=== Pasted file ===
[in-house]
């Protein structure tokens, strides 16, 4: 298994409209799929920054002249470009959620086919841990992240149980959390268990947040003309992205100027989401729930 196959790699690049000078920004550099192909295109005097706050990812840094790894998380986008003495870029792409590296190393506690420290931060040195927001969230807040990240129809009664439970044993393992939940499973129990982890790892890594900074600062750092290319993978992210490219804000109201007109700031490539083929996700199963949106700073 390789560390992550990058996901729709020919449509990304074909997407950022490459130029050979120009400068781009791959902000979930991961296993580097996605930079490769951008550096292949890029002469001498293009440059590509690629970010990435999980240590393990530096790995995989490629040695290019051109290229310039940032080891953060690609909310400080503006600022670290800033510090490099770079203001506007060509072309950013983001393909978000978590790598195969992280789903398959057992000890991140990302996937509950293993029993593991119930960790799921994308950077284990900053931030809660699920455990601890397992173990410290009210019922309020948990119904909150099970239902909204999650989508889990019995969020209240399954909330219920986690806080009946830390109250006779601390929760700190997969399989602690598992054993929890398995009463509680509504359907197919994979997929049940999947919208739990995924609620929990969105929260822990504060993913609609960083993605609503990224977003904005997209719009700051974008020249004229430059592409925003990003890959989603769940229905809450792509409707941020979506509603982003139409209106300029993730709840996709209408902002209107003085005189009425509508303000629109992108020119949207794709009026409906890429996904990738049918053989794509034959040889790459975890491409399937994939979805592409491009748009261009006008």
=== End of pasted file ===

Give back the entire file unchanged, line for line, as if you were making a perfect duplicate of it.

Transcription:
[in-house]
């Protein structure tokens, strides 16, 4: 298994409209799929920054002249470009959620086919841990992240149980959390268990947040003309992205100027989401729930 196959790699690049000078920004550099192909295109005097706050990812840094790894998380986008003495870029792409590296190393506690420290931060040195927001969230807040990240129809009664439970044993393992939940499973129990982890790892890594900074600062750092290319993978992210490219804000109201007109700031490539083929996700199963949106700073 390789560390992550990058996901729709020919449509990304074909997407950022490459130029050979120009400068781009791959902000979930991961296993580097996605930079490769951008550096292949890029002469001498293009440059590509690629970010990435999980240590393990530096790995995989490629040695290019051109290229310039940032080891953060690609909310400080503006600022670290800033510090490099770079203001506007060509072309950013983001393909978000978590790598195969992280789903398959057992000890991140990302996937509950293993029993593991119930960790799921994308950077284990900053931030809660699920455990601890397992173990410290009210019922309020948990119904909150099970239902909204999650989508889990019995969020209240399954909330219920986690806080009946830390109250006779601390929760700190997969399989602690598992054993929890398995009463509680509504359907197919994979997929049940999947919208739990995924609620929990969105929260822990504060993913609609960083993605609503990224977003904005997209719009700051974008020249004229430059592409925003990003890959989603769940229905809450792509409707941020979506509603982003139409209106300029993730709840996709209408902002209107003085005189009425509508303000629109992108020119949207794709009026409906890429996904990738049918053989794509034959040889790459975890491409399937994939979805592409491009748009261009006008």